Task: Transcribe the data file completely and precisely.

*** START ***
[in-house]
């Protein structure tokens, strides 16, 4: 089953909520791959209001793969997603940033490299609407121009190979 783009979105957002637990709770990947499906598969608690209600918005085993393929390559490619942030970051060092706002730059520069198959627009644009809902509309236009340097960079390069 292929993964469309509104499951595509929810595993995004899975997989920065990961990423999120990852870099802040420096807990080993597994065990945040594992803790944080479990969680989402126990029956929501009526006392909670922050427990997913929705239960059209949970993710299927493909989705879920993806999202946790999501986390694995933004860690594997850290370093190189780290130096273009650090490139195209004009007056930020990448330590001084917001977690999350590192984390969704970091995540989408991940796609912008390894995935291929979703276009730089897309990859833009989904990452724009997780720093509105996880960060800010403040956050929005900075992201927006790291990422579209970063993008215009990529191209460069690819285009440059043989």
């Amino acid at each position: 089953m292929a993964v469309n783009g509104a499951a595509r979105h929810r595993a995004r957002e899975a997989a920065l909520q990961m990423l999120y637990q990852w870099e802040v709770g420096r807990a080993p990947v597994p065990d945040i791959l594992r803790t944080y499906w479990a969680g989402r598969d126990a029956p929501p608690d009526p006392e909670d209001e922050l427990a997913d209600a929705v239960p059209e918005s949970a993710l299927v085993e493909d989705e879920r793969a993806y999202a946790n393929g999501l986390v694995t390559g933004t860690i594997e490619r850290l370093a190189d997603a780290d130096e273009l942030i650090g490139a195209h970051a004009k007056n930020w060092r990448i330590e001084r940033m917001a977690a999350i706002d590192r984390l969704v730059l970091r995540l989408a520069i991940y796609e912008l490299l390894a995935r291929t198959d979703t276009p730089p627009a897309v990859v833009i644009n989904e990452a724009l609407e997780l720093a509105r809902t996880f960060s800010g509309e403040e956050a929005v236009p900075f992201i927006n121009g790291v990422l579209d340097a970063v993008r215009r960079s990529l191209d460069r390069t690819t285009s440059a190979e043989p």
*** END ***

[in-house]
């Protein structure tokens, strides 16, 4: 089953909520791959209001793969997603940033490299609407121009190979 783009979105957002637990709770990947499906598969608690209600918005085993393929390559490619942030970051060092706002730059520069198959627009644009809902509309236009340097960079390069 292929993964469309509104499951595509929810595993995004899975997989920065990961990423999120990852870099802040420096807990080993597994065990945040594992803790944080479990969680989402126990029956929501009526006392909670922050427990997913929705239960059209949970993710299927493909989705879920993806999202946790999501986390694995933004860690594997850290370093190189780290130096273009650090490139195209004009007056930020990448330590001084917001977690999350590192984390969704970091995540989408991940796609912008390894995935291929979703276009730089897309990859833009989904990452724009997780720093509105996880960060800010403040956050929005900075992201927006790291990422579209970063993008215009990529191209460069690819285009440059043989």
């Amino acid at each position: 089953m292929a993964v469309n783009g509104a499951a595509r979105h929810r595993a995004r957002e899975a997989a920065l909520q990961m990423l999120y637990q990852w870099e802040v709770g420096r807990a080993p990947v597994p065990d945040i791959l594992r803790t944080y499906w479990a969680g989402r598969d126990a029956p929501p608690d009526p006392e909670d209001e922050l427990a997913d209600a929705v239960p059209e918005s949970a993710l299927v085993e493909d989705e879920r793969a993806y999202a946790n393929g999501l986390v694995t390559g933004t860690i594997e490619r850290l370093a190189d997603a780290d130096e273009l942030i650090g490139a195209h970051a004009k007056n930020w060092r990448i330590e001084r940033m917001a977690a999350i706002d590192r984390l969704v730059l970091r995540l989408a520069i991940y796609e912008l490299l390894a995935r291929t198959d979703t276009p730089p627009a897309v990859v833009i644009n989904e990452a724009l609407e997780l720093a509105r809902t996880f960060s800010g509309e403040e956050a929005v236009p900075f992201i927006n121009g790291v990422l579209d340097a970063v993008r215009r960079s990529l191209d460069r390069t690819t285009s440059a190979e043989p």